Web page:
South African in a R6-billion scandal involving COVID-19 masks in the UK

A South African businessman is embroiled in a R6-billion COVID-19 masks scandal in the United Kingdom.

Nathan Engelbrecht’s company Ayanda Capital provided 43 million masks to the government hospitals in the United Kingdom, but these were rejected and recalled because they don’t work. 

Reports in the United Kingdom and South Africa have revealed that the 43 million masks provided by Ayanda Capital in terms of a contract signed in April, could not be used because they did not fit properly. Businessinsider.co.za reports that the masks did not fit because instead of head loops, they have ear-loop fastenings, which according to UK standards means that they may not fit tightly to create a seal between the mask and the face.

The British Broadcasting Corporation reported that Prime Minister Boris Johnson was “very disappointed” about the masks

The Times, a British publication, has reported that the UK government is now being sued by two companies for its decision to award the contract to Ayanda. The Labour Party, the official opposition, has demanded an inquiry into why Ayanda got the R6-billion deal, the report added.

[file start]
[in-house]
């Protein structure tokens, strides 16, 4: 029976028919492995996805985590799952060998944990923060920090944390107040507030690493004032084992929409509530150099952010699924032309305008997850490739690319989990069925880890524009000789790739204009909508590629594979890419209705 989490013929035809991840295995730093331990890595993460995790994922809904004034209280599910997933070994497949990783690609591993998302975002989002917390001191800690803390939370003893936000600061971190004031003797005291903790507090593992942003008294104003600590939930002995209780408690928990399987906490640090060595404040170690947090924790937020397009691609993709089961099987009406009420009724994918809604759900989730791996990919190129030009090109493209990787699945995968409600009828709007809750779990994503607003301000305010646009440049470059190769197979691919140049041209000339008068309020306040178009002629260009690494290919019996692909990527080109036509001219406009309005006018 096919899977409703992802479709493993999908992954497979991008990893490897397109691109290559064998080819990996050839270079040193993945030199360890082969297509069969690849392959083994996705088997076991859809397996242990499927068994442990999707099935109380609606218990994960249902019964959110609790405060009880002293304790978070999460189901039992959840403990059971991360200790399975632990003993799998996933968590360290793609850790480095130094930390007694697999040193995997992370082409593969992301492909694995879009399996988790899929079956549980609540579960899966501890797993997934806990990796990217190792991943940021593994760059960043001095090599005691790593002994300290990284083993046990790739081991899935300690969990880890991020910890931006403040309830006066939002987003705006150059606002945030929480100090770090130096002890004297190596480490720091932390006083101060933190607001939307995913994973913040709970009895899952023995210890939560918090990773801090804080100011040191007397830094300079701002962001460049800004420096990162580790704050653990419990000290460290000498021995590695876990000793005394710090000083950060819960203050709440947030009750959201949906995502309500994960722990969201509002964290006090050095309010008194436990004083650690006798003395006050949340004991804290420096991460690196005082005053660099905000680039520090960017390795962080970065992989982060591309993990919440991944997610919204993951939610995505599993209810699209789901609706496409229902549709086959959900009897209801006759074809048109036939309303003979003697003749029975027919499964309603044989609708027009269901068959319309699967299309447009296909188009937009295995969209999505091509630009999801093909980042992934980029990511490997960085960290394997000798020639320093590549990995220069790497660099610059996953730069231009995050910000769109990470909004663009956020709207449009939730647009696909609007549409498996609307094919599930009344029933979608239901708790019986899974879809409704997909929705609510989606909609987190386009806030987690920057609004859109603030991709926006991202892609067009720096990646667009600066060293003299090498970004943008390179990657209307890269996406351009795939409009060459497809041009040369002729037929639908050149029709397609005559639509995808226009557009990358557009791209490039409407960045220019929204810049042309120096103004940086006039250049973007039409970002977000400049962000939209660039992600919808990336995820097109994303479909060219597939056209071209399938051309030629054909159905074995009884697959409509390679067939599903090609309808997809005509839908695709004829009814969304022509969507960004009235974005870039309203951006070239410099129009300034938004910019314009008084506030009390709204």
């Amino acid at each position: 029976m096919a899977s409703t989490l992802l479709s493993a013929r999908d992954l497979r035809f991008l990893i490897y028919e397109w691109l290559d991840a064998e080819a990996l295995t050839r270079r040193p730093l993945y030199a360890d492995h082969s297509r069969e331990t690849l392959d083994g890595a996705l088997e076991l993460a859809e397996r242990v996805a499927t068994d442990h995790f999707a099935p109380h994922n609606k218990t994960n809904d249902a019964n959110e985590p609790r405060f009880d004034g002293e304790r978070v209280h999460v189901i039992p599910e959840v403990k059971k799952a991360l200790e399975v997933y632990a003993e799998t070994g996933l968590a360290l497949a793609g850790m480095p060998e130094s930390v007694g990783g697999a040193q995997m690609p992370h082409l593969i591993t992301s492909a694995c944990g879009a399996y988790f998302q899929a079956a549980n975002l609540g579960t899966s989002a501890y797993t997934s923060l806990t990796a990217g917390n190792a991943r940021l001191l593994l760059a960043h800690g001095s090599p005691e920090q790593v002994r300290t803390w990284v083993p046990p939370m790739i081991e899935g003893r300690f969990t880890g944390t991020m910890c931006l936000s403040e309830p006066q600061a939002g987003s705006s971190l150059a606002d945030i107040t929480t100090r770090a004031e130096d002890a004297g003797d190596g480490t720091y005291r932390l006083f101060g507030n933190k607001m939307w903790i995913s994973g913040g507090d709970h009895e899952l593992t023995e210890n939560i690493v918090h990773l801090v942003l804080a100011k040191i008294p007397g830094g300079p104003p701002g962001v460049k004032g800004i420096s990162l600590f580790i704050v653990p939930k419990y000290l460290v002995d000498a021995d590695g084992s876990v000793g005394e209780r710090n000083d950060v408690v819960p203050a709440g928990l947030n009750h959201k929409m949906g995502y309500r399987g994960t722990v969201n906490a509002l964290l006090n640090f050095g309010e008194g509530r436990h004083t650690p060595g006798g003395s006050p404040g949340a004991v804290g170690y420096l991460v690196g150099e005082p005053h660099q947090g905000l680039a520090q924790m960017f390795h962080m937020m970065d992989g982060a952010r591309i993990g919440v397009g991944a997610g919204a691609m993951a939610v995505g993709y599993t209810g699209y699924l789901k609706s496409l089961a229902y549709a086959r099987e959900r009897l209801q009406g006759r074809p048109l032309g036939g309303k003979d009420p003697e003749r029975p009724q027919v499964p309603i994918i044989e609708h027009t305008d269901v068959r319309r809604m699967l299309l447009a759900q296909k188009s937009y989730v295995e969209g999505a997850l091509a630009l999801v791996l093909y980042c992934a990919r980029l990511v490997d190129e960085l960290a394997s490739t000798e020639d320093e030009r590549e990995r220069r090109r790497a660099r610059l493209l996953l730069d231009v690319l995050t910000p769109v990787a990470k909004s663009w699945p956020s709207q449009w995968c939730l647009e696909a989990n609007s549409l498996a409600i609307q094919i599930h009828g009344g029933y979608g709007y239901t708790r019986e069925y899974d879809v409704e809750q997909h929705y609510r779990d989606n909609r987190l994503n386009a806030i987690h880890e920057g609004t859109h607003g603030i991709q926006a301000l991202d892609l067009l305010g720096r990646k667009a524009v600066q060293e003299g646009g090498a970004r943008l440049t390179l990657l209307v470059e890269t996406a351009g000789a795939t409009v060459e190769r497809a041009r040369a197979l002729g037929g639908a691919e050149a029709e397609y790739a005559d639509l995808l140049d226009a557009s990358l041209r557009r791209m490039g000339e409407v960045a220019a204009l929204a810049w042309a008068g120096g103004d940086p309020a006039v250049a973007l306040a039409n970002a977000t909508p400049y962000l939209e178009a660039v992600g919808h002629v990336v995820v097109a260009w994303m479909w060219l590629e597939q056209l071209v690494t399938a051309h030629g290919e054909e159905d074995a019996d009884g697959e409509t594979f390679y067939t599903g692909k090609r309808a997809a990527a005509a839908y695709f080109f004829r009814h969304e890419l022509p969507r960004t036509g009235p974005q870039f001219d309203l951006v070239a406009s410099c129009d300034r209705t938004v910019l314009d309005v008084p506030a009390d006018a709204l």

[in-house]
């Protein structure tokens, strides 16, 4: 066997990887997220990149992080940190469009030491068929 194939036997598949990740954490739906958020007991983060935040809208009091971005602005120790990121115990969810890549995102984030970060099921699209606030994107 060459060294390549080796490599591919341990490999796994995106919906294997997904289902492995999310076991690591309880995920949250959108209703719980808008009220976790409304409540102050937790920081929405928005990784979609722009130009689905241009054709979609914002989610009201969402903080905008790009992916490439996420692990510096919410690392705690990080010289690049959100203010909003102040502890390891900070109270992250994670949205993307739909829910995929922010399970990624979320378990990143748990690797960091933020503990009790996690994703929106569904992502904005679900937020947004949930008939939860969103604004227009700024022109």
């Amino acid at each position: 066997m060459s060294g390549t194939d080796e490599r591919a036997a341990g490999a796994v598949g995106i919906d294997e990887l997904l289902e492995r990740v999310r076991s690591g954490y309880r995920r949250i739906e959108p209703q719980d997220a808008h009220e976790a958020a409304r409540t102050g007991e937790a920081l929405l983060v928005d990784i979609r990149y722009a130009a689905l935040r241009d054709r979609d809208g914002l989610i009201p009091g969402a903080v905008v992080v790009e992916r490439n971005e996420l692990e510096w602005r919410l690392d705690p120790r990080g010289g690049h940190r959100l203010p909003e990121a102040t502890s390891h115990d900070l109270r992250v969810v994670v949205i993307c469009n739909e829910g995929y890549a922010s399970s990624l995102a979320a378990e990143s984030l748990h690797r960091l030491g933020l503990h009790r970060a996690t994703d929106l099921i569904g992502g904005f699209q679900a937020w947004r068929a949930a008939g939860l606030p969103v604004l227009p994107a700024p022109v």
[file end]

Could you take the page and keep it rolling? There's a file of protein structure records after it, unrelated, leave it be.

Englebrecht’s Ayanda capital defended itself. “The masks went through a rigorous technical assurance programme and meet all the requirements of the technical specifications which were made available online through the government portal. There are provisions in our contract for product to be rejected if it did not meet the required specification as per the contract. These provisions have not been activated,” it said, in a statement published by the BBC.

According to Businessinsider.co.za, Engelbrecht told UK publcation Wealth Manager that due process was followed throughout the procurement , including “full technical assurance of the products involved and thorough due diligence of our ability to perform the contract”. 

Engelbrecht is a director of three South African based companies, including Ayanda, according to the records of the Companies and Intellectual Property Commission records.

Alan Murray, chief executive of the British Safety Industry Federation, told the BBC thatthe  products with ear loops fail this test more often than those with head harnesses.

The BBC also reported that Ayanda Capital also supplied 150 million Type IIR masks, which the government says were unaffected. Most have now been delivered but they have not yet been released for use in the NHS and are awaiting further testing.

Labour leader Sir Keir Starmer told the BBC: “For months, we were told that the government was purchasing the right equipment for the front line. Yet again it hasn’t happened.

Calling for an inquiry into “what went wrong”, Sir Keir said the situation was “just not good enough” for the NHS workers who needed the protective kit. – AFRICAN MIRROR REPORTER.

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